Europe-based Mobile Industrial Robots (MiR) began in North America two years ago. After seeing comparable North American growth, MiR has launched a lease program.

Responding to customer demands for larger payloads, MiR introduced its 500-kg mobile platform in June 2018. The MiR500 (pictured) features a pallet transport system that lifts pallets off a rack and autonomously delivers them.

“Everybody we deal with today is making a big push to eliminate forklift traffic from the inner aisleways of production lines,” said Ed Mullen, vice president of sales – Americas for MiR in Holbrook, New York. “That’s really driving the whole launch of the MiR500. We’ve gone through some epic growth here in my division.”

Mullen’s division is responsible for supporting MiR’s extensive distributor network in all markets between Canada and Brazil. He said the company has seen applications in industrial automation, warehouses and distribution centers in many industries.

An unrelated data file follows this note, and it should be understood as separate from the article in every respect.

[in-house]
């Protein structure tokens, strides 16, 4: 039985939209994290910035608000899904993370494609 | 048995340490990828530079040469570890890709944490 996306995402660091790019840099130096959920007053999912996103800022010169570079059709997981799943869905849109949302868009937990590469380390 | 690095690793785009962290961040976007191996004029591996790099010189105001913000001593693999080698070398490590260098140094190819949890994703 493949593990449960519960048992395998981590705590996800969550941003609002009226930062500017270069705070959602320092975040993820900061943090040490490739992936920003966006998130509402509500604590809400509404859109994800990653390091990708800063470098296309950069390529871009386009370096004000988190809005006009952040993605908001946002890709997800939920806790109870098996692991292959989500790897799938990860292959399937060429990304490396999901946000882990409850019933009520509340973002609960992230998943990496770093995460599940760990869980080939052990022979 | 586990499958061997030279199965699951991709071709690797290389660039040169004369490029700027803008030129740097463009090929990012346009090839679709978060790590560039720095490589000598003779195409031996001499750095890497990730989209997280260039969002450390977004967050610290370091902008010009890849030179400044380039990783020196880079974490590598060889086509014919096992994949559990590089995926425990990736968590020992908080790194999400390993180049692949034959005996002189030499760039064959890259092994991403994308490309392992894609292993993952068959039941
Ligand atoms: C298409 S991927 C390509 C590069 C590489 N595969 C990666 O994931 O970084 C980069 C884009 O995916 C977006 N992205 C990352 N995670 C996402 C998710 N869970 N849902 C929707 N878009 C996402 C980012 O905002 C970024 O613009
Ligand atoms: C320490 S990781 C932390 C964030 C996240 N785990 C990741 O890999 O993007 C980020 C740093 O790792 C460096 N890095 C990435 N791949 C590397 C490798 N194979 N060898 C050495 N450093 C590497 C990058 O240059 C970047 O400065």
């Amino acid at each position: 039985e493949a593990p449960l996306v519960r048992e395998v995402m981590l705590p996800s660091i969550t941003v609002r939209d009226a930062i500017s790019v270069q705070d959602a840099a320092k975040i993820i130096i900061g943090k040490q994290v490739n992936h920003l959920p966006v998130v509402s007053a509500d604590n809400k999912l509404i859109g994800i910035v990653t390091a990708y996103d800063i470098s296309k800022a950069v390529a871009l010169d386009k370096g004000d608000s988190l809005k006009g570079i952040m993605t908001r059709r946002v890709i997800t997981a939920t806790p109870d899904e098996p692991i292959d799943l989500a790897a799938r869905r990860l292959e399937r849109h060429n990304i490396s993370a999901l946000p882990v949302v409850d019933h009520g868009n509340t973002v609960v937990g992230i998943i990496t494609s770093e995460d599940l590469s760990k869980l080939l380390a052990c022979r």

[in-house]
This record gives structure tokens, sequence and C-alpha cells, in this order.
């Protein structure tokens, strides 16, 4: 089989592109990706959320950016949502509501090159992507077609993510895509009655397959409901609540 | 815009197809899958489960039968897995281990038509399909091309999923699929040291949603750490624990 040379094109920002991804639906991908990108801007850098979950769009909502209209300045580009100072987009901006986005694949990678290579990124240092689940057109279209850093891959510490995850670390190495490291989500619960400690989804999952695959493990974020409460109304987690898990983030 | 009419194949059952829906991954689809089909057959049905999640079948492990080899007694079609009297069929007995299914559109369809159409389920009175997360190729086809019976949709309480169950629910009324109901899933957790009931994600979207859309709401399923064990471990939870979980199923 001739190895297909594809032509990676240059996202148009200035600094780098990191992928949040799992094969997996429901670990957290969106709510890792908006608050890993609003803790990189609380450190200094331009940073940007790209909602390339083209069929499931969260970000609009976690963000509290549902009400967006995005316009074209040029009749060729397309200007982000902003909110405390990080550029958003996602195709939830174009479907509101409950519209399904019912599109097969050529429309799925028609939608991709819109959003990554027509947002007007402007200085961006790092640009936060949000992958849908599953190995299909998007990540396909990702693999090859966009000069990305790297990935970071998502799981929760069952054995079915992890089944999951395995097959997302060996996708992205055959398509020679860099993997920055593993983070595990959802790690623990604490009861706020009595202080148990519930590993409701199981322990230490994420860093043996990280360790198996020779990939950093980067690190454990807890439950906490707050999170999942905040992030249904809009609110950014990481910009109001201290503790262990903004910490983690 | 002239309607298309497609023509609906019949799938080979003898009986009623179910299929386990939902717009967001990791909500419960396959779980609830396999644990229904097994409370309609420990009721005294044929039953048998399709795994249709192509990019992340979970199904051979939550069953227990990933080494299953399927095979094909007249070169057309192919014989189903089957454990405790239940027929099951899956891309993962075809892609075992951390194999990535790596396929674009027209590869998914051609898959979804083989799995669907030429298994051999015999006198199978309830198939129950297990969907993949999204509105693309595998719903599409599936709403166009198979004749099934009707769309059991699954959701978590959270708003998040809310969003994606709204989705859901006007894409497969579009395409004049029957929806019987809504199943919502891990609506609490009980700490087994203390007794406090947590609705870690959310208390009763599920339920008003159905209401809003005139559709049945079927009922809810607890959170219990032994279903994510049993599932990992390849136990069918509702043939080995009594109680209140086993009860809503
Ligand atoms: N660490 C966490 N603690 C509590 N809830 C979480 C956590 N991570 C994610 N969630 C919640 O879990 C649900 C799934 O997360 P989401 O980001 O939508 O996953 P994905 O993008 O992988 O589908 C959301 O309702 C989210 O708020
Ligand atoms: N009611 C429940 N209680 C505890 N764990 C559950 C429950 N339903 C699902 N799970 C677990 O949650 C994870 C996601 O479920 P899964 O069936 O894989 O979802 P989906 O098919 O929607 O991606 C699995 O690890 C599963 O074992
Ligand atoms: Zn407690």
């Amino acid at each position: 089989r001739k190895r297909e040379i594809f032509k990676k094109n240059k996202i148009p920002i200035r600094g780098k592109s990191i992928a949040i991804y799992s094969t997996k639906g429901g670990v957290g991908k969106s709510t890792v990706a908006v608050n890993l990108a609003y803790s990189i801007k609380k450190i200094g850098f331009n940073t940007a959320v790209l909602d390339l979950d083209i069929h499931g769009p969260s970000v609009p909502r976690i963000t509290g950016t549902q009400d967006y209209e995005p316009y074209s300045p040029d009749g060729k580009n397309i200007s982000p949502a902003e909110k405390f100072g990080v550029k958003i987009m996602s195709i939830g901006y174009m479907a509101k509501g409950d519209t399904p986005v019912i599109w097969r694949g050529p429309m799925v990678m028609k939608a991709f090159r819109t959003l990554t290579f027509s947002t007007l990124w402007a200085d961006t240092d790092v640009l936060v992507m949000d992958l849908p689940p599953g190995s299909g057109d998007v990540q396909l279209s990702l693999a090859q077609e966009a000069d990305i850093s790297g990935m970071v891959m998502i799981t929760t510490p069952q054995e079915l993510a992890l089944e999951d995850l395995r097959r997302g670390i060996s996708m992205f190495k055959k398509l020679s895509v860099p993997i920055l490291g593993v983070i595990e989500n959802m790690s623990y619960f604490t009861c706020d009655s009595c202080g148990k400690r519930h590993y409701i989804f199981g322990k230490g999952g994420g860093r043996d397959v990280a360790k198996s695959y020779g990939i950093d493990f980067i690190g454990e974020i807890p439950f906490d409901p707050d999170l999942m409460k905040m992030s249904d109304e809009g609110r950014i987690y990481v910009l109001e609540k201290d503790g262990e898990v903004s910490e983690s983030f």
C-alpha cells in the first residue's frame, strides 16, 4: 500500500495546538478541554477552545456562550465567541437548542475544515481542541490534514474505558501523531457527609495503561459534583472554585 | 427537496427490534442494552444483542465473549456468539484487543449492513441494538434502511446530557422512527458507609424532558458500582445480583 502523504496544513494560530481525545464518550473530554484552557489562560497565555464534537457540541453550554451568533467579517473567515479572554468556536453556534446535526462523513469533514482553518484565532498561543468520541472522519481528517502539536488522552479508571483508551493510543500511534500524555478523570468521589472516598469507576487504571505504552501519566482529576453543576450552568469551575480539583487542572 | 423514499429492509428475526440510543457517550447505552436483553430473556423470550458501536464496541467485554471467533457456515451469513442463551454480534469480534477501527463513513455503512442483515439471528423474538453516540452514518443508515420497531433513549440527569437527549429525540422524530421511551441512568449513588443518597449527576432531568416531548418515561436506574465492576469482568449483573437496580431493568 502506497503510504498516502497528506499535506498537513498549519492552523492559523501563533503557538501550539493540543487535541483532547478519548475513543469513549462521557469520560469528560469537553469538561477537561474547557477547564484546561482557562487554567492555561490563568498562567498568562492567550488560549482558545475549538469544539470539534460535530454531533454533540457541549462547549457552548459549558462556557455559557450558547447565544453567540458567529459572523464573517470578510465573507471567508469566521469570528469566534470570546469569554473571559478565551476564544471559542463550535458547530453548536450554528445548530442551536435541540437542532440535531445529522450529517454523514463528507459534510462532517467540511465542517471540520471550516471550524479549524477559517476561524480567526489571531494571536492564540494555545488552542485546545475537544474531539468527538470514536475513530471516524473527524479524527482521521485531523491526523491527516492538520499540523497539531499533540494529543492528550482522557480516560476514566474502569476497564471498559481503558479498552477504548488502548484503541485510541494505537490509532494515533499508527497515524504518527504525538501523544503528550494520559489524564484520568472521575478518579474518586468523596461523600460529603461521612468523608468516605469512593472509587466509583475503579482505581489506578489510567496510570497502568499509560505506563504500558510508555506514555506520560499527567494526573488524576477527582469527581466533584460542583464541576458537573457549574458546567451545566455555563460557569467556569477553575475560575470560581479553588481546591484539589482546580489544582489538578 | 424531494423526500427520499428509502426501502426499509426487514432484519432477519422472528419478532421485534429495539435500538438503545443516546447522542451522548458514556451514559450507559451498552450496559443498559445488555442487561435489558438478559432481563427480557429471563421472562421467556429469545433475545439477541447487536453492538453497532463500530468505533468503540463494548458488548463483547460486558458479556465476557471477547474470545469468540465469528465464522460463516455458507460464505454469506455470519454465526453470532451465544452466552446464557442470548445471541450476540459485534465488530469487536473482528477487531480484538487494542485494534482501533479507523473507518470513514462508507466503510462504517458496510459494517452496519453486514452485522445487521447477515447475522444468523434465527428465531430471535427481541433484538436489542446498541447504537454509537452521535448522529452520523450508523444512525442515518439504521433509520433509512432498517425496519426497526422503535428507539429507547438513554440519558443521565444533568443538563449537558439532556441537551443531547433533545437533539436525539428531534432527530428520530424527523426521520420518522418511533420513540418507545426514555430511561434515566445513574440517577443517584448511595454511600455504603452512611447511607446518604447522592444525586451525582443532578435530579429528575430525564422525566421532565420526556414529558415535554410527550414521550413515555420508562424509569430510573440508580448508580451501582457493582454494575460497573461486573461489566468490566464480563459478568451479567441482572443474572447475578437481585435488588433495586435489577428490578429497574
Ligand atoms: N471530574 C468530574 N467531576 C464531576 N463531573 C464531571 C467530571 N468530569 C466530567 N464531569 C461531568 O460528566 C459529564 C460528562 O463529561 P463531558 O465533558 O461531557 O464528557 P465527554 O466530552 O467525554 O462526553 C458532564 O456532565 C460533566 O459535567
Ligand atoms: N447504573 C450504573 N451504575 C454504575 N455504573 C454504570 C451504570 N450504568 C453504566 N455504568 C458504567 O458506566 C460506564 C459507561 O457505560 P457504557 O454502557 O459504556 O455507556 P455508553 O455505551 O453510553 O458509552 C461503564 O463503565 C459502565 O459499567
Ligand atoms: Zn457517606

Lease options

Although Mullen cited successful sales, RaaS is expected to make it even easier to work with this emerging technology.

“We think a leasing option will allow companies that are still trying to understand the use cases for the technology to get in quicker, and then slowly scale the business up as they learn how to apply it and what the sweet spots are for autonomous mobile robots,” Mullen said. “The lease option is intended to reduce the cost of entry. Today it’s mainly the bigger multinationals that are buying, but we believe by providing options for lower entry points, this will make the use cases in the small-to-midsized companies come to light.”